World Knockout And Movements Brings North Korea to World Gamers

World Knockout And Movements Brings North Korea to World Gamers
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When it comes to human rights activism, digital games are usually not the first thing to come to mind. Yet in this age of technological advancement, many activists have questioned what new forms their efforts can take. Modern technology has opened new horizons, and as it turns out, gaming and digital connections are growing forces in the fight against closed societies.

When the human rights crowdsourcing website met with World Knockout--a game mocking North Korea--the innovative result was a human rights-themed application now available to a global smart-phone audience.

Tim Snyder and David Weiss, cofounders of Thirteenth Floor Studios and creators of World Knockout, had been working on other projects before coming up with the idea of a game that would mock the North Korean dictatorship. The idea started after Kim Jung Un began a dispute to protest the release of the movie, The Interview. "We thought it would be funny to create a satirical game everybody could play that could support the idea of free speech," said Snyder.

"We wanted to see if we could bring attention to real world topics through gamification, said Weiss. "Everybody wants to beat up Kim Jung Un, so we said, 'Why not?'" The creators brainstormed comedic and satirical strategies before coming to the current concept of World Knockout.

The actual game consists of multi-scene fighting challenges for which the ultimate goal is to "knock out" Kim Jung Un and his military guards. Once the player completes the satisfying conquest of defeating the North Korean dictator, the player can travel throughout the North Korean territory, unleashing various weaponry and humorous antics, until the player reaches the final level. "The game play is just simple enough that you really get at your frustrations," said Weiss. (Trailer)

Snyder and Weiss connected with David Keyes, a leader in virtual human rights efforts, who introduced Snyder and Weiss to Movements. Keyes suggested the two could find marketing, developing, and legal help from Movements. "He was really instrumental in making it work," said Weiss.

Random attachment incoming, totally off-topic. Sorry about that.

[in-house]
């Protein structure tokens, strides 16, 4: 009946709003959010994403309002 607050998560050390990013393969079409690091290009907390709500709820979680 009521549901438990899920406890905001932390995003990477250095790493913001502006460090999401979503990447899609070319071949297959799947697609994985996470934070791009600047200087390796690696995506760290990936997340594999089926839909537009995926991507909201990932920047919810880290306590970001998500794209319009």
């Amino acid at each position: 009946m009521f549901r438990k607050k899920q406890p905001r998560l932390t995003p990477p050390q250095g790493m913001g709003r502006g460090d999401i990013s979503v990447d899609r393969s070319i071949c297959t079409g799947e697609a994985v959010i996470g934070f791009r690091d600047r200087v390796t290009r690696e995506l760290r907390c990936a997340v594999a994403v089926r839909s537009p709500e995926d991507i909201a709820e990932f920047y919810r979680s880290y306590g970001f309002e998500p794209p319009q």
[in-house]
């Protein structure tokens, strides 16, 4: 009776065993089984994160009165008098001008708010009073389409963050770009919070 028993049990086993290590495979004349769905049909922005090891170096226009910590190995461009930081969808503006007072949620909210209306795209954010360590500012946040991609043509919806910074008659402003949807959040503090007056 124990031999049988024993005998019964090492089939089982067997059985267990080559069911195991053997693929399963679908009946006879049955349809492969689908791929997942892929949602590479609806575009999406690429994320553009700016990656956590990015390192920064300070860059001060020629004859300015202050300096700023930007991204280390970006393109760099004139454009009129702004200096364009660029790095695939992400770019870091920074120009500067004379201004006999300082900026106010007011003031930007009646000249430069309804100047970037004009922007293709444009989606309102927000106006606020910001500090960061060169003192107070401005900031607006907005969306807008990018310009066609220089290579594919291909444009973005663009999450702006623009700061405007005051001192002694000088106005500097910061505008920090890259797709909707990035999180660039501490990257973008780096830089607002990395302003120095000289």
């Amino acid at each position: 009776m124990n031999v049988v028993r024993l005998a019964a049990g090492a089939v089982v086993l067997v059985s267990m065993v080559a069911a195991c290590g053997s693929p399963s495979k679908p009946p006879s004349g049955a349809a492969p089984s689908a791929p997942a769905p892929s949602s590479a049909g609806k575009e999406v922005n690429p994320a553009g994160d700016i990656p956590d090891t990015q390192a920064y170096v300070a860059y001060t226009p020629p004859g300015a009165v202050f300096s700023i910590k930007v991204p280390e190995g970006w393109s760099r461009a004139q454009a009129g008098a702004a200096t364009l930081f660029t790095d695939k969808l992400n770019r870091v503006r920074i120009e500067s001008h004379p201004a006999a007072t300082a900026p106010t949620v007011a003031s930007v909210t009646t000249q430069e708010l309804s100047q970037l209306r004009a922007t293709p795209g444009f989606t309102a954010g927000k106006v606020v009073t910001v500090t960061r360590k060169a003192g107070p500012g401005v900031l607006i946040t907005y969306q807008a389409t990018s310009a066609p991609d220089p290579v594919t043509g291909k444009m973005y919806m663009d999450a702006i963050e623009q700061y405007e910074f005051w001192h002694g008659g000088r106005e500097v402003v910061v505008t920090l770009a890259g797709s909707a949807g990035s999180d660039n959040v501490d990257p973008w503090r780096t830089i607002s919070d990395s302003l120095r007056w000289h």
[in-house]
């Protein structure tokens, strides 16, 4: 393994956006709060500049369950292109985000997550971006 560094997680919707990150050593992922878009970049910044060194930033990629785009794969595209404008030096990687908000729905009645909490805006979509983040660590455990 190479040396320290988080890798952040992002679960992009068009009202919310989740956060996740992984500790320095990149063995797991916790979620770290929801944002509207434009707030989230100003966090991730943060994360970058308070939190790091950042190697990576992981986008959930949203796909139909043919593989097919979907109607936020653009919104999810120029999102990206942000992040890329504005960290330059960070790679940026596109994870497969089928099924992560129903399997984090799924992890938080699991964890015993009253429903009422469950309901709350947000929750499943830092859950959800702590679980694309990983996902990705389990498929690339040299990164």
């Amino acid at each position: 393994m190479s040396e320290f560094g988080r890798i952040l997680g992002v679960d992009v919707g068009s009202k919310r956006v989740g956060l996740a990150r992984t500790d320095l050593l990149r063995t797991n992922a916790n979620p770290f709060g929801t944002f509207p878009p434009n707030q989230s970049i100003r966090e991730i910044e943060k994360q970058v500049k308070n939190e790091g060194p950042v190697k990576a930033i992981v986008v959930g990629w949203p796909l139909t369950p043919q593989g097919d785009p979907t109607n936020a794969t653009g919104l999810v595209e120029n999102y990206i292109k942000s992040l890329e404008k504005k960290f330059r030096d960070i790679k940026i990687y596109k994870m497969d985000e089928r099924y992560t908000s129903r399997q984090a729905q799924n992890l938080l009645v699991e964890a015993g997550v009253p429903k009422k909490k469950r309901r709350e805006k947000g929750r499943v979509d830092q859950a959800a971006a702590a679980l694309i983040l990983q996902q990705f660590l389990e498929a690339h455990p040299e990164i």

"This was a tremendous opportunity for us and it was really positive," said Weiss. "With Movements, we were able to quickly get people who wanted to help us, which is different than having a startup and gaining workers that way."

"It was really connecting with Movements that built the momentum to continue to work on the project," said Snyder.

"We might've shelved it if the wind wasn't blowing the way it was. I sat up many nights thinking we should hold off with the game because we didn't know if we'd have an audience. But when we came to Movements we saw that they were organized in a different way and people were just interested," said Weiss.

"We don't see this as our first and last game that we bring out," said Snyder. "Part of the reason we call it World Knockout is because there are a lot of places around the world where freedom of speech is limited. We're working against those forces. We bring to light important issues like freedom of speech and totalitarianism, and we use humor to make it easier for people to criticize them."

"The idea of the game is to draw attention," said Weiss. "We see this as gamified world news."

The game has sparked enough controversy that it has even been banned from Apple stores. The game is available to Android users for free on Google Play. However, the game has received positive feedback despite the controversies. "It was pretty exciting that through Movements we were able to connect people to America," said Snyder.


After the helped they received from Movements, Snyder and Weiss are now creating marketing campaigns for the game. Their next step is to expand the game to a wider audience--especially to those in South Korea, where much of the fan base comes from--using Movements again in the future.

"It gives us insight to a closed society," said Snyder. With evidence suggesting that action gaming can help with learning, the result is a three-fold win: entertainment, action, and human rights awareness all-in-one. Of course, the most complex effects boils down to the most basic of efforts, and as Weiss said, "We're just telling a story that people need to see."

Crowdsourcing the struggle for human rights. Be part of the solution at The views expressed are the author's own and do not necessarily represent the views of Movements.

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